That said, looking at gross and net margins are important. While margins may seem small, they have increased quite dramatically over the last few years, and increased market concentration has been a big difference in this. However, blaming airlines is a straw man since, as you say, they're for profit businesses and just maximizing shareholder return. Some may argue that increased concentration allowed airlines to increase prices, and that is true, but is doesn't raise the point that prior to the increase in concentration that there was an unsustainable over capacity. Given the asset investments that airlines make, overcapacity is always unsustainable. However, it is a free market. While the technical and financial barriers to entry are high, there is nothing stoping more airlines entering the domestic market and we've seen more successful and sustainable new entrants in the last decade than in years. There is no shortage of capital in the US at the moment so the idea that only opening the market to foreign airlines would increase competition would be a strange argument.

The bigger concern with competition is the lack of competition on foreign routes where the US3 and their partners have been very good at creating legalized cartels. These create genuine barriers to entry and are a much bigger threat to competition since it reduces the options for new entrants due to much higher barriers to entry in third countries.
 
coairman
Posts: 155
Joined: Sun Dec 12, 2010 8:31 am

Re: How to Revive Airline Competition

Sat Mar 03, 2018 11:56 am

I think we have enough healthy competition. Fares are even lower now than years ago adjusted for inflation. You can get round trip fares in many markets under $150. I have seen round trip fares to MCO for under $100. One way published fares from IAD-CUN are $81 before taxes, PHL- FLL one way $61.20, SFO-EWR $103.20 with taxes.....etc.


One of many online articles showing airfares are very low in relation to inflation:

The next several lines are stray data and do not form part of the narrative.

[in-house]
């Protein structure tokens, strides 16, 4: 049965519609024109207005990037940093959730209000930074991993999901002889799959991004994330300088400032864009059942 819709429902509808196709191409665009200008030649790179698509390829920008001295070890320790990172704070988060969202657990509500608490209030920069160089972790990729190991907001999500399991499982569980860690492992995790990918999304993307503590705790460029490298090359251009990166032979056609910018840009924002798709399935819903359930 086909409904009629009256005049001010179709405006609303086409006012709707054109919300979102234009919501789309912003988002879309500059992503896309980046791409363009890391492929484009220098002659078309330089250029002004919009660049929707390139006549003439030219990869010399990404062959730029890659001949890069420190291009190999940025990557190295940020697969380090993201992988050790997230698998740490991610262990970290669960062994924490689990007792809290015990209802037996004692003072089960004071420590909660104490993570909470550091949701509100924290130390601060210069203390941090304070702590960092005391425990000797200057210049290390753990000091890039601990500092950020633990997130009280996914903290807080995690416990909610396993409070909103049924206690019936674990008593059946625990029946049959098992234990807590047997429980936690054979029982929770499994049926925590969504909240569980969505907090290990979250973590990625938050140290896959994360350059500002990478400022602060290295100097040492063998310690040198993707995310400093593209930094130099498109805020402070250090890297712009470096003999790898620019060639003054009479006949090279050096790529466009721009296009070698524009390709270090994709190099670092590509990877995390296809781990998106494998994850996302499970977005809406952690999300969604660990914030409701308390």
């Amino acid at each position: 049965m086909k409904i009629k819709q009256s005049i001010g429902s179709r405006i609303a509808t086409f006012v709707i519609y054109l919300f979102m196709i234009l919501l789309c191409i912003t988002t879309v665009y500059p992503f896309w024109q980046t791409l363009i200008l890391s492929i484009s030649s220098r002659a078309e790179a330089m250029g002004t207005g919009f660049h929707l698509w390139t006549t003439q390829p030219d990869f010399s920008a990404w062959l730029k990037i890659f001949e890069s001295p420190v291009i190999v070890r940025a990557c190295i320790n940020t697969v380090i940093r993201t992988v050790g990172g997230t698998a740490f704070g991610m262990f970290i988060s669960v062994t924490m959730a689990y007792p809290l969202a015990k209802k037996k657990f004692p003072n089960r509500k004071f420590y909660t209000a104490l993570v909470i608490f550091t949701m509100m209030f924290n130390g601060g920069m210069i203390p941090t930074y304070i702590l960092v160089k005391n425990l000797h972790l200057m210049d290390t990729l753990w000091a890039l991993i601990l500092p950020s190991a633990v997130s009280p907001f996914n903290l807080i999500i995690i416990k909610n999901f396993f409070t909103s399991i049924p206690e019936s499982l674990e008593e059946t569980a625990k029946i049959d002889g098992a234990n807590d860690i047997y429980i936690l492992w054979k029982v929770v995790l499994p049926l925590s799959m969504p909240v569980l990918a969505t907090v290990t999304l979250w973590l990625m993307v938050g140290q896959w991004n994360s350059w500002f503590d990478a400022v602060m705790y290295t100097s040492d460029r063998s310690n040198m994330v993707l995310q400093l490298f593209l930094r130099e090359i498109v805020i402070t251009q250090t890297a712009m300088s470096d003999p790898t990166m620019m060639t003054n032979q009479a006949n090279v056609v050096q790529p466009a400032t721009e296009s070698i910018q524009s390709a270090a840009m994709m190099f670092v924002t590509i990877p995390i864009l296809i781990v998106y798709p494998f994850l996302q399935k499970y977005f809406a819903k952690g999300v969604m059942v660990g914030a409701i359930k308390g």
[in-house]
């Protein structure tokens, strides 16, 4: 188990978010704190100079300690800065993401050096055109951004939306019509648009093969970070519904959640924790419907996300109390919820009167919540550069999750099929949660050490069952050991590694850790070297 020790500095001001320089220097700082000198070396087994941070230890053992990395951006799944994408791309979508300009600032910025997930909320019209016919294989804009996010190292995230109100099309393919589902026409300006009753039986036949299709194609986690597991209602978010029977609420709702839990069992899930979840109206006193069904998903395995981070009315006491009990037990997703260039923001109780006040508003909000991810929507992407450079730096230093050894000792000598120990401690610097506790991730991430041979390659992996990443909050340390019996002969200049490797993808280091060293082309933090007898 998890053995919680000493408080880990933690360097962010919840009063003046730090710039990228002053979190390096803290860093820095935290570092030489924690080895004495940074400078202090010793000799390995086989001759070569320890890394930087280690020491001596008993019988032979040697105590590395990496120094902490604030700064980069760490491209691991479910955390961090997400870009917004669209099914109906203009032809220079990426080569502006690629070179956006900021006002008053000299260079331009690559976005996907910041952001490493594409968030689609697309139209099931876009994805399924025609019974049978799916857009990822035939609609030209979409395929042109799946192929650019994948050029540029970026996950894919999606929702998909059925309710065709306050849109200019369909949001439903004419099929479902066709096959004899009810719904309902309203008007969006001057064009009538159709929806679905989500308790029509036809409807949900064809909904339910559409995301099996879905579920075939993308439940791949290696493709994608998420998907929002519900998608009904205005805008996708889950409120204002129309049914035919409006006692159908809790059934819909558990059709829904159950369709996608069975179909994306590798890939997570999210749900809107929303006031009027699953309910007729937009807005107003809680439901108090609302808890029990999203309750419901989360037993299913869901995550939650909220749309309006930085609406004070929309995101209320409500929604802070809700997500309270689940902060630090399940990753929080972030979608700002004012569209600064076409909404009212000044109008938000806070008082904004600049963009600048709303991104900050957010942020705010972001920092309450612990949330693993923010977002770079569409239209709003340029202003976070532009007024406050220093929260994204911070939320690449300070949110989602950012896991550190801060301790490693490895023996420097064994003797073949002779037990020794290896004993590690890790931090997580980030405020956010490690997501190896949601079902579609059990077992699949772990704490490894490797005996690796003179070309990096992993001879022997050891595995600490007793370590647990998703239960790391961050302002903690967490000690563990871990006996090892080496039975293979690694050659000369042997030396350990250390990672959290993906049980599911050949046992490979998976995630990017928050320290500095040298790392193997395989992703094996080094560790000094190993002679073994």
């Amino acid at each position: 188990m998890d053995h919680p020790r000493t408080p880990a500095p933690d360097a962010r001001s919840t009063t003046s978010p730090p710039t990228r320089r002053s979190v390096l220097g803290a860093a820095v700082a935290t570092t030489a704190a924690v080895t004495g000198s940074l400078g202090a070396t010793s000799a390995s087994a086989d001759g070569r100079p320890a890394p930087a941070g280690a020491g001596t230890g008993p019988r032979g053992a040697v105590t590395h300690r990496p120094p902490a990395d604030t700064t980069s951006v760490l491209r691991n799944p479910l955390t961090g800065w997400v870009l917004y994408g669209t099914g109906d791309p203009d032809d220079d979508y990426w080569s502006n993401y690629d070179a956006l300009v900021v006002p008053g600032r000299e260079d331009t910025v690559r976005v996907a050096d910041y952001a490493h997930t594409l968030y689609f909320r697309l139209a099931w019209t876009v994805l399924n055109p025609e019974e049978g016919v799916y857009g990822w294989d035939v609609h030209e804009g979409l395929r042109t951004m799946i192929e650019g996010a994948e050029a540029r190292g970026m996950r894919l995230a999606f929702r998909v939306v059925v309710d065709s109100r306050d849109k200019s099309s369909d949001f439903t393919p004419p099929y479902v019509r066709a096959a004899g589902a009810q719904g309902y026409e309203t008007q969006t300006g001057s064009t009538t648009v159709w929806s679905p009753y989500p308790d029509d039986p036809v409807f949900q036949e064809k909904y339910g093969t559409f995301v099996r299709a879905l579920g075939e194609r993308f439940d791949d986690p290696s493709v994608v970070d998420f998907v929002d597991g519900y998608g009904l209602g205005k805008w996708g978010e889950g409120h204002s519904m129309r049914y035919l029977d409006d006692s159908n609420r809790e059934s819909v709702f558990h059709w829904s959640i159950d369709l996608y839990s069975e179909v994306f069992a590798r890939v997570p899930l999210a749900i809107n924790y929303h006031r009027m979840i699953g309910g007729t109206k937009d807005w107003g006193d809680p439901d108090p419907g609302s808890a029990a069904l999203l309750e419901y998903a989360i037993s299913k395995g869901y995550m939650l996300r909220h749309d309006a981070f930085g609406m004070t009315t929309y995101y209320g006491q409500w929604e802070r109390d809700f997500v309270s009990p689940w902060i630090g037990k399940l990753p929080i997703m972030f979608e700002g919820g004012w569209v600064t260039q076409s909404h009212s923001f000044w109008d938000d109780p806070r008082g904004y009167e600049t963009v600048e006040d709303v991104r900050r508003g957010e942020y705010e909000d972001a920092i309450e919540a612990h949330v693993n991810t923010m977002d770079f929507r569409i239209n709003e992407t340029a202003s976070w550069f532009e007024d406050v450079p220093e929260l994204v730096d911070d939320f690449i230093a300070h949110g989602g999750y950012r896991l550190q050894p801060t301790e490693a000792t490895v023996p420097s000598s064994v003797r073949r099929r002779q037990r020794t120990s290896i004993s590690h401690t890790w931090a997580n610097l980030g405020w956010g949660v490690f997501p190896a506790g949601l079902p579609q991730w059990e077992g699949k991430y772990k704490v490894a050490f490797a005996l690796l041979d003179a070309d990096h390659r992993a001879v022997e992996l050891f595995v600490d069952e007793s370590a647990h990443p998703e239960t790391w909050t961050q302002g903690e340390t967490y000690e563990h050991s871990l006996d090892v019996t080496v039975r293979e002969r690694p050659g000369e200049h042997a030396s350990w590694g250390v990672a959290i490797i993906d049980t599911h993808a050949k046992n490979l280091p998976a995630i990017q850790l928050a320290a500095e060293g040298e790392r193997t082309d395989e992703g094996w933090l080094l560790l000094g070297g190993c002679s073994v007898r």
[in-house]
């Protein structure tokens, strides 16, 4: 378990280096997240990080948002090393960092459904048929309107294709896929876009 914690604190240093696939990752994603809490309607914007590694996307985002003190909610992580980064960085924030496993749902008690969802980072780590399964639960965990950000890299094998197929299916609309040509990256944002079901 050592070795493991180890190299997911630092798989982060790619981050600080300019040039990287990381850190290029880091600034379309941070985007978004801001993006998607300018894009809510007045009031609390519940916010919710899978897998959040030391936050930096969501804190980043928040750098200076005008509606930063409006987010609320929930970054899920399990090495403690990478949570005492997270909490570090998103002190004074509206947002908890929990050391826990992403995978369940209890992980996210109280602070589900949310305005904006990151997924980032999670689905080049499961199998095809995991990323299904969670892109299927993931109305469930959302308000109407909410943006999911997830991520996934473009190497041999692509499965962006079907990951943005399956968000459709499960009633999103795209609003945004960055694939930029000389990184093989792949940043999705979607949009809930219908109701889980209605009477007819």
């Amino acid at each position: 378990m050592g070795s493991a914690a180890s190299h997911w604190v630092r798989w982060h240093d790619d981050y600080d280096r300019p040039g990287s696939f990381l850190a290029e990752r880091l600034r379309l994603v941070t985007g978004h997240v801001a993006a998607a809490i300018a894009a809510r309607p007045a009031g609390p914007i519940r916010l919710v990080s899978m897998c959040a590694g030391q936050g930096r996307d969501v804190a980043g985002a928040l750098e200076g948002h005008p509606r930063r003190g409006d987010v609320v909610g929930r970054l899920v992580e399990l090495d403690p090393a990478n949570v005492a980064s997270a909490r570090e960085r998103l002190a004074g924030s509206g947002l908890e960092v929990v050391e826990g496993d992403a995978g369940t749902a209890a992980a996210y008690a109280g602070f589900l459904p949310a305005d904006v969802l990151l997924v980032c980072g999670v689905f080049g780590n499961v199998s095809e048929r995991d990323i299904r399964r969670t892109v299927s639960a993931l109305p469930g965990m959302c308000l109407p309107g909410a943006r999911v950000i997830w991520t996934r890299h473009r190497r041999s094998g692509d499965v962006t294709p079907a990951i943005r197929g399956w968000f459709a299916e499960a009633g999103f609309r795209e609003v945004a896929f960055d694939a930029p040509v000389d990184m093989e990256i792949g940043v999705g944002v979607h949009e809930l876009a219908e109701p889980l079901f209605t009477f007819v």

https://www.google.com/amp/s/www.theatl ... le/273506/
The views I express are of my own, and not the company I work for.
 
commavia
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Re: How to Revive Airline Competition

Sat Mar 03, 2018 2:42 pm

evanb wrote:
I agree with the methodology, however, I disagree that net margins of between 4.5% and 8.7% are low or that they represent the profitability for or return to shareholders. From a shareholder perspective, big airlines are asset management businesses given the very high asset investments airlines must make. In these businesses low margins are a given, similar to large banks where these sorts of margins would be considered brilliant. It's different to service industries where margins are higher. This does not represent competition per se. The correct measure for shareholders in this respect is return on assets. Delta had a 6.8% return on assets in 2017. Considering interest rates in the US, this is an excellent return.


Well, to be clear, I never said that net margins "represent the profitability for or return to shareholders."

But having said that, I disagree that airlines are "asset management businesses" and thus the relevant comparable is financial institutions. On the contrary, while airlines are clearly extremely capital-intensive businesses where asset utilization is, indeed, critical, they also undeniably contend with phenomenal operational and logistical complexity, and enormous competitive, legal, regulatory and economic risk. I believe that complexity and risk, in addition to the asset-heavy nature of the business, naturally justifies margins higher than mid-to-high single digits.
 
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FlyCaledonian
Posts: 1927
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Re: How to Revive Airline Competition

Sat Mar 03, 2018 2:44 pm

mia wrote: